Cannes is a once a year chance for the great and the good of the advertising industry to get together and celebrate the best in the business. In recent years, the industry attendees have been joined by advertisers, consultancies and ad:tech.
As a festival that celebrates an industry constantly trying to keep up with the times, it moves and evolves rapidly. This year’s event highlighted six key changes:
Cannes has already evolved. Publicis’ announcement that they would not be entering any awards in 2018 was well timed for maximum impact. WPP CEO’s Martin Sorrell’s response at the FT lunch that “the jury is out” on whether WPP would be involved was similarly supposed to reflect the need for Cannes, and by implication our industry, to change. The truth is that Cannes has already changed. If the Cannes yacht line-up acts as any sort of barometer: the logos showed only one agency (BBH), with the balance looking a bit like an ad:tech LUMAscape with a spattering of consultancies.
The rush to consult. With some of the brightest minds in our industry having moved to, or been acquired by the big consultancies, the latter were much more visible at Cannes this year. As agencies seek to become consultants and consultants seek to become agencies, the shape of our industry is certainly changing. Already four of the world’s 10 biggest agency companies are now consultancies; in 2011 it was only one.
Gender and diversity. While Cannes has changed, the industry is still lagging behind in key areas. Calls for more diversity and gender balance as well as less stereotyping were frequent. “The talk index is high, but the action and outcome index is low”, as P&G’s Marc Pritchard put it when moderating an all-women panel which included Facebook ‘s Sheryl Sandberg and #WomenNotObjects creator Madonna Badger. A new initiative led by Unilever CMO Keith Weed called the Unstereotype Alliance has assembled a coalition that includes Facebook, Google, Alibaba, Mars, Procter & Gamble, WPP and the WFA, met in Cannes and joined forces with UN Women to banish stereotypical portrayals of gender in brand-led content.
Partnership. In a world where clients work with more external parties than ever before, a key word for the week was partnership. Not so much partnership with the tech giants dominating the beach front, but between agencies and their clients. Many great examples of innovation were demonstrated by agencies being embedded into the client’s business. One standout was Dentsu and Toyota’s Cannes-winning Open Road Project. I hope that we will see more at Global Marketer Week 2018 in Tokyo.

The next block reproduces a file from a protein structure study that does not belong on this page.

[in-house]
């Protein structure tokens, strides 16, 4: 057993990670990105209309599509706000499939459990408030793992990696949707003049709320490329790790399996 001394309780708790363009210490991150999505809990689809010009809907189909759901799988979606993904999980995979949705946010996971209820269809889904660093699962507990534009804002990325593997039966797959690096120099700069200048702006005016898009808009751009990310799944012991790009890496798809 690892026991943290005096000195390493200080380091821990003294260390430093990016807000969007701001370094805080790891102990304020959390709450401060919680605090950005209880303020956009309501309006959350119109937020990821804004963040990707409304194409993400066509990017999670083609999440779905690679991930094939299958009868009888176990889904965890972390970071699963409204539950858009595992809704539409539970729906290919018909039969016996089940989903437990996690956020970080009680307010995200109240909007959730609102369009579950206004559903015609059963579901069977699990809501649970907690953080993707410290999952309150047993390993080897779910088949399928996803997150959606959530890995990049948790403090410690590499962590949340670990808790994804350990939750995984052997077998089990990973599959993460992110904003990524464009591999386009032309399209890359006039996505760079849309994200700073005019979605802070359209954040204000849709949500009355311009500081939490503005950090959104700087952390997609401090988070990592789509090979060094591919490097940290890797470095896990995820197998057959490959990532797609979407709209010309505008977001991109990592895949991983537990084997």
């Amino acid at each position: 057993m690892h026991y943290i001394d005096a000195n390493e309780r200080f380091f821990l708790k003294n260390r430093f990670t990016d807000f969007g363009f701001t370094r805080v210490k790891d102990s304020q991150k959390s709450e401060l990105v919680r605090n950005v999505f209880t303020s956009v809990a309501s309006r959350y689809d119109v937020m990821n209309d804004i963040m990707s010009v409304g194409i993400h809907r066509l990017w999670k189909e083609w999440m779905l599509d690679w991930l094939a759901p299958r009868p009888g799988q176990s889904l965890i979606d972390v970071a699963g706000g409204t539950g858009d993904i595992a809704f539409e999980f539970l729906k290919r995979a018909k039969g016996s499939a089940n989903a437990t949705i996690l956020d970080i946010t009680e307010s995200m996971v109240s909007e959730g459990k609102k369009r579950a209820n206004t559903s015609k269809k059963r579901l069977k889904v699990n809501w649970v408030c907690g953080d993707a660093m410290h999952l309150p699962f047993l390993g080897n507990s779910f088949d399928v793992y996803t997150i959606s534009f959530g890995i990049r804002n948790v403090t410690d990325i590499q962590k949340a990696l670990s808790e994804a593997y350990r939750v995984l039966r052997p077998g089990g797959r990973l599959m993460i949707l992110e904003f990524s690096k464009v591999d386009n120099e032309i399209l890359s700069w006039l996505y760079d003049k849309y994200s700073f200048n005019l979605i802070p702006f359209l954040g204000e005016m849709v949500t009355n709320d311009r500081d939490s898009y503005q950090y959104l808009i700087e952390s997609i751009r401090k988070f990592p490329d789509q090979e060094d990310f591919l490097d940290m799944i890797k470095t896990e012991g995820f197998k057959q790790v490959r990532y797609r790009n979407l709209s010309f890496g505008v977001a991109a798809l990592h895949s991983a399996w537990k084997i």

Rise of the clients? The biggest growth area in terms of award entries came from direct client entries: up 65% year-on-year. Is this a portent of the rise in in-house creativity? Not just yet, it seems. On average, entries have a 3% chance of winning a Lion. The client direct average is just half that at 1.5%. There is still some work to be done if clients are to compete with the agencies in terms of winning awards.
We’ve not reached peak purpose. With many agencies and brands gaining access to the main stage by hiring a celebrity, it was refreshing to see one CMO superstar – Diageo’s Syl Saller – taking a different approach. Syl focused on her company’s belief in the power of purpose – making the point that “if you haven’t got clarity on purpose, you’re going to get it very wrong”. She even candidly shared examples where Diageo hadn’t got it right.
The inspiring work she shared and her emphasis – quoting Cindy Gallop – that the “future of business is doing good and making money simultaneously” highlights both the opportunity for our industry and the role that creativity has to play in delivering on it.
If Cannes did not exist, I believe the quality of the work in our industry would suffer. Technology has created incredible time pressures that makes it ever harder to deliver great work. Cannes is a one-week-a-year chance to step off the treadmill and celebrate the great work that makes it through the hoops and tests that advertisers set.
The power of creativity and the impact it has on so many vital areas is cause of celebration. I, for one, think we need more Cannes, not less.